The next wave of globalization is being driven by virtual reality.
Globalization has been on the rise since humans hopped continents millennia ago. The speed at which it has increased has only ever accelerated, and it continues to do so.
The effects of globalization are everywhere.
A store in America has products from around the globe, the prices of which change based on events taking place a continent away. American’s quality of life are affected by the economies, climate changes, and social struggles experienced by every country we trade with. The majority of an American’s shopping cart comes from foreign soil.
From an economic perspective, the world is now one global entity.
One giant net of information.
High speed internet cables have been, and continue to be, strung between each and every continent and country around the globe. Entire infrastructures have been built for the purpose of reducing the time it takes for information to travel by mere milliseconds. A prime example being the communication lines built between Chicago and New York exclusively for the financial industry.
Some problems can only be solved when individuals are face to face in the same room.
Any one who has taken part in management meetings can attest to this. Problems that have lasted months can be solved near instantaneously when a group sits down with each other.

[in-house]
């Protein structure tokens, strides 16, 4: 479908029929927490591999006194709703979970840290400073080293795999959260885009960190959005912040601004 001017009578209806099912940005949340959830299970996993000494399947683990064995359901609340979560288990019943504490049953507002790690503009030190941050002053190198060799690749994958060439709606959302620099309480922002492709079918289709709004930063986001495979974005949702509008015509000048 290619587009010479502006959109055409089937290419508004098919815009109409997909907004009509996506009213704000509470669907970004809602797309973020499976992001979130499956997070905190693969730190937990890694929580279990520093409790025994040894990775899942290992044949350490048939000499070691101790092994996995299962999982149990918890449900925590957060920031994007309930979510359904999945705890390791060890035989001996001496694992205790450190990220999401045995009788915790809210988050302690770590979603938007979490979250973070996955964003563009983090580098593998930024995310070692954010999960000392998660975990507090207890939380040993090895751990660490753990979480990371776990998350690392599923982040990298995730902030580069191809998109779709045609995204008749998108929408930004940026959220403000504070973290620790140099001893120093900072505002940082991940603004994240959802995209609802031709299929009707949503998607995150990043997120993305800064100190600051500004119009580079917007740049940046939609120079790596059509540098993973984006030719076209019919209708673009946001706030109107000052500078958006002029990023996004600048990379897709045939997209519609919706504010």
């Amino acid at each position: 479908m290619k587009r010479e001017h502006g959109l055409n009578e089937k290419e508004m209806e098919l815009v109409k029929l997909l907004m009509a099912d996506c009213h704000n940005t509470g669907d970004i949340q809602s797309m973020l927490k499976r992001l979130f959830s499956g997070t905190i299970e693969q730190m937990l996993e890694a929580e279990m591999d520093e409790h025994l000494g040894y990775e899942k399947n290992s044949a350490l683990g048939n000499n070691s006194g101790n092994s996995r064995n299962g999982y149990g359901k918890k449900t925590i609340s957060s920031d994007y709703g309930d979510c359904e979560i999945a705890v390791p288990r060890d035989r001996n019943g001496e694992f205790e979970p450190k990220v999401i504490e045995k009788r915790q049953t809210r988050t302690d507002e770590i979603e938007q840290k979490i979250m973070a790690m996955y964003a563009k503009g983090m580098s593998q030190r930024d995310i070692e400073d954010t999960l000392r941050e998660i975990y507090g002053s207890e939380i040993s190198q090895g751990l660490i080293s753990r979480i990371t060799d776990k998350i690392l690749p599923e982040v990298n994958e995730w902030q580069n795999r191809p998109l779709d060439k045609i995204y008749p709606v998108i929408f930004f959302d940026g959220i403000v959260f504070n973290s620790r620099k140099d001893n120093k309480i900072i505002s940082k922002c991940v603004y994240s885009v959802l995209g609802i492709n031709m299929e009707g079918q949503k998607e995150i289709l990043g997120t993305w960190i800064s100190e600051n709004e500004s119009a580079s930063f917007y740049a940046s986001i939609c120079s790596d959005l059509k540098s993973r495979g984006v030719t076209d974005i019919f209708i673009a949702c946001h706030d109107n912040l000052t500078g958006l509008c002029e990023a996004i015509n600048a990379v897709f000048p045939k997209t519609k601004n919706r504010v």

It is this power of presence that has lead to a boom in telepresence technologies. Video conferencing software like Skype and Google hangouts are examples of these innovations.
Companies such as Double Robotics are creating devices that allow a distant person to not only see and hear others in a conference room, but to move around the room themselves. A manager in New York City can inspect a factory floor in Shanghai, China. A team of executives spread across Europe, Asia, and the Americas can all “sit” at the same table in Tel Aviv.
While these technologies are not perfect, they are reducing the friction created by a need for human interaction.
Some specialized skills require physical presence of a professional.
An engineer with the skills necessary to repair or upgrade a machine may live half a world away. The company in need of this engineer will spend time and resources to put the individual or team on site. The knowledge of these engineers is not transferable enough to work remotely, and the company needs their operations online 24/7. Every moment counts.
Specialized surgeons are few and far between. In emergency cases we must hope a surgeon can be put on a plane and flown to the location where they are needed in time to save a life. Telerobotics, has made it possible for professions like surgeons to work remotely through machines. By controlling robotic arms remotely, a surgeon in Berlin can operate on a patient’s heart in Dubai.
Telerobotics allows an engineer in Dallas, Texas to pilot a robot in Mexico City, Mexico to fix broken components moments after a breakdown, not hours or days later.